Homemade Baby Food Made Easier

When it was time for us to start our little one on solid food purees, I was pretty certain that I wanted to go the “homemade route” and make it myself.  I did my research and found that I would likely save money in the long run… AND it would allow me to make sure the food our kiddo was eating was as freshy and healthy as possible.  Staring at a mound of sweet potatoes, a large boiling pot, a strainer, my food processor, and at least an hour’s worth of cooking and cleaning ahead of me, I began to realize that there had to be an easier way.

Happily, I can report that the right tools can help making your own baby food a doable and stress-free affair.  Here are some of my favorite gadgets & resources from my homemade baby food-making adventure:

Beaba Babycook

This little gem is a steamer/blender combo that allows you to achieve fruit and veggie purees in about 20 minutes.  All the parts are top-rack dishwasher safe (though I used my so often I hand washed a lot) and its incredibly small footprint (smaller than a toaster) won’t take up all of your kitchen counter space!  A helpful tip I found when researching my purchase was to unscrew the water tank cap and let the tank air out in between each use.

Beaba Multi-portions

These BPA-free, flexible silicon pods hold seven 1/4-cup portions – allowing you to easily cover and freeze batches of your lovingly-made food and then pop out the amount you need when it is eatin’ time. (I would freeze batches and then store the frozen portions in glass freezer containers or freezer bags.)  Dishwasher, microwave, and freezer safe…and (bonus!) adorable.

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THINGS I LIKE: LunchBots Stainless Steel Food Storage Containers

Why I like it: 

In addition to being super cute, these storage containers won’t leach harmful chemicals, like BPA, into your food (like plastic) and are incredibly durable (unlike glass).  Only bummer is you can’t stick them in the microwave, but they do have a thermal insulated version, so food can be pre-heated for your voyage.  Cost around $15-$20 each, depending on size.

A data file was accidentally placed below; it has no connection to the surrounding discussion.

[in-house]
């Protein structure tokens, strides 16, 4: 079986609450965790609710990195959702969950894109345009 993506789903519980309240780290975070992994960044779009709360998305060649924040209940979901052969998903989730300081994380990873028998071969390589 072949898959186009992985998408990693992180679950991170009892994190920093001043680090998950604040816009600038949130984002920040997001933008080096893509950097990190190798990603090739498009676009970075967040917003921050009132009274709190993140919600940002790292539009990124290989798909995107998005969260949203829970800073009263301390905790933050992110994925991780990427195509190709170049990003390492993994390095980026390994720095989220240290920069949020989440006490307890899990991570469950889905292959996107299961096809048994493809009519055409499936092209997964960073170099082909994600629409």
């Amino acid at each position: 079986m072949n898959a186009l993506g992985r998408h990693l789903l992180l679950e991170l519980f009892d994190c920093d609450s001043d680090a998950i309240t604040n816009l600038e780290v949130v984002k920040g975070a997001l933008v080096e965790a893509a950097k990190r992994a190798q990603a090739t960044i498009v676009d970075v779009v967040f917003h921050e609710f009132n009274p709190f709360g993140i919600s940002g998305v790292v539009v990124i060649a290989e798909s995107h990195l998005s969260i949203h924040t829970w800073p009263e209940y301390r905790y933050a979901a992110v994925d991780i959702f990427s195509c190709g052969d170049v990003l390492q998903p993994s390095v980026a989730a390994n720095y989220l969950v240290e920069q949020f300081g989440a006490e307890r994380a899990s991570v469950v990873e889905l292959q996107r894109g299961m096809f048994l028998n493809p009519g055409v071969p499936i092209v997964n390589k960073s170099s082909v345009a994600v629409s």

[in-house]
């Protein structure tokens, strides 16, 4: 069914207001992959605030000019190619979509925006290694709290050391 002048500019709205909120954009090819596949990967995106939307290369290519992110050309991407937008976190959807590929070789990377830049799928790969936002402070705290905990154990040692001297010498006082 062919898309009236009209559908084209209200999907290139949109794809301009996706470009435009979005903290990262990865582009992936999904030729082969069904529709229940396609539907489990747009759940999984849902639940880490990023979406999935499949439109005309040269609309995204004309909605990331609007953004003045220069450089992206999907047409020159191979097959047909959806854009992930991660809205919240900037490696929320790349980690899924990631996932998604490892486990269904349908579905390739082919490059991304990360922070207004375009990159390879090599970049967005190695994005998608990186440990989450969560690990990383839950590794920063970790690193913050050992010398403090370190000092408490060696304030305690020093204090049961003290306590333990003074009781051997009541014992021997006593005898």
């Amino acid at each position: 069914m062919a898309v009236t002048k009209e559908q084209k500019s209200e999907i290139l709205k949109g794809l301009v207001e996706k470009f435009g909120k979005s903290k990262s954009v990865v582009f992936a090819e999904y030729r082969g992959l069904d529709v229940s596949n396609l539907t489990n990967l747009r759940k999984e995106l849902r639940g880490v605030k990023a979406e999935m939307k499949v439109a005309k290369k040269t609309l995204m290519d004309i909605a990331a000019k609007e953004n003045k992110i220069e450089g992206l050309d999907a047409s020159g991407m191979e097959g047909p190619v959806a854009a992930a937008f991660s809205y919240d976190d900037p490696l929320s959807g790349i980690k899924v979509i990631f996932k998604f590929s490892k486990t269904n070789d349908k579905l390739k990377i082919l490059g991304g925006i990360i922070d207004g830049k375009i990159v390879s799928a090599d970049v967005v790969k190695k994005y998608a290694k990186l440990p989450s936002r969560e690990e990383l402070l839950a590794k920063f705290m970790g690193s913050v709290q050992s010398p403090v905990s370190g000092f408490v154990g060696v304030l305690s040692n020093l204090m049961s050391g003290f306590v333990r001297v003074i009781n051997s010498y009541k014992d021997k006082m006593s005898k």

Organic Food Cheat Sheet

Choosing to buy organic food is a double-whammy of goodness – – not only is it healthier for your family, but it also helps support a more sustainable environment and economy.  With that said, I know budgets are tight and sometimes a special shopping trip is needed to find organic produce, (Local Harvest is a great resource for finding a farmer’s market near you).

I recommend buying organic when you can – – but when you can’t, you can use Environmental Working Group’s (EWG) Shopper’s Guide to Pesticides in Produce to help remember The Dirty Dozen – the 12 fruits and veggies that have been shown to contain the most residual pesticides and are the most important to buy organic.

  1. Apples
  2. Celery
  3. Strawberries
  4. Peaches
  5. Spinach
  6. Nectarines (imported)
  7. Grapes (imported)
  8. Sweet Bell Peppers
  9. Potatos
  10. Blueberries (domestic)
  11. Lettuce
  12. Kale / Collard Greens

The Clean 15 – the fruits/veggies least likely to test positive for residual pesticides – are safer to choose conventionally grown: Onions, Sweet Corn, Pineapple, Avocado, Asparagus, Sweet Peas, Mangoes, Eggplant, Cantaloupe (domestic), Kiwi, Cabbage, Watermelon, Sweet Potatoes, Grapefruit, Mushrooms.

You can get the nitty-gritty on the research and data about your other favorite fruits/veggies on EWG’s website.